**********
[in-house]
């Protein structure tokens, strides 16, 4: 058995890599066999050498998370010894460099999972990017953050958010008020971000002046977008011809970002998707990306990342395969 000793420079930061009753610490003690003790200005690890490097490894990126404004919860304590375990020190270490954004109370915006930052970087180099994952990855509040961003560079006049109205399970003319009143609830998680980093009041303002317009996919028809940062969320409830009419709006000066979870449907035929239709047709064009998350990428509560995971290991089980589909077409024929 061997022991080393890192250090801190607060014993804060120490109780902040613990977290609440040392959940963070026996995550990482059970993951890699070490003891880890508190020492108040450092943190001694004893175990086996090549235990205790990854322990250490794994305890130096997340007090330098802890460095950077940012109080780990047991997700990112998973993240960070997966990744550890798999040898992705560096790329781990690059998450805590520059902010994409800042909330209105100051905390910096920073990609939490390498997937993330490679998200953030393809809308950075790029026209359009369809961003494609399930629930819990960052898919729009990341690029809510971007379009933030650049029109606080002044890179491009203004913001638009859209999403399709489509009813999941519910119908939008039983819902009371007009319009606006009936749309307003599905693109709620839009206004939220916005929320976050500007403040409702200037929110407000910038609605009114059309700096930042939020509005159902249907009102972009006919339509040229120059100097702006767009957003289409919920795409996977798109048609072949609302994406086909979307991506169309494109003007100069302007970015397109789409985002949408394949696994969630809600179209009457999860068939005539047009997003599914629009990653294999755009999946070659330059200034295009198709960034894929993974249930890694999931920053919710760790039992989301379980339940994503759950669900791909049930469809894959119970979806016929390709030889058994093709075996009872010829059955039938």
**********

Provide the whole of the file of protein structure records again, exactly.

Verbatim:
[in-house]
């Protein structure tokens, strides 16, 4: 058995890599066999050498998370010894460099999972990017953050958010008020971000002046977008011809970002998707990306990342395969 000793420079930061009753610490003690003790200005690890490097490894990126404004919860304590375990020190270490954004109370915006930052970087180099994952990855509040961003560079006049109205399970003319009143609830998680980093009041303002317009996919028809940062969320409830009419709006000066979870449907035929239709047709064009998350990428509560995971290991089980589909077409024929 061997022991080393890192250090801190607060014993804060120490109780902040613990977290609440040392959940963070026996995550990482059970993951890699070490003891880890508190020492108040450092943190001694004893175990086996090549235990205790990854322990250490794994305890130096997340007090330098802890460095950077940012109080780990047991997700990112998973993240960070997966990744550890798999040898992705560096790329781990690059998450805590520059902010994409800042909330209105100051905390910096920073990609939490390498997937993330490679998200953030393809809308950075790029026209359009369809961003494609399930629930819990960052898919729009990341690029809510971007379009933030650049029109606080002044890179491009203004913001638009859209999403399709489509009813999941519910119908939008039983819902009371007009319009606006009936749309307003599905693109709620839009206004939220916005929320976050500007403040409702200037929110407000910038609605009114059309700096930042939020509005159902249907009102972009006919339509040229120059100097702006767009957003289409919920795409996977798109048609072949609302994406086909979307991506169309494109003007100069302007970015397109789409985002949408394949696994969630809600179209009457999860068939005539047009997003599914629009990653294999755009999946070659330059200034295009198709960034894929993974249930890694999931920053919710760790039992989301379980339940994503759950669900791909049930469809894959119970979806016929390709030889058994093709075996009872010829059955039938």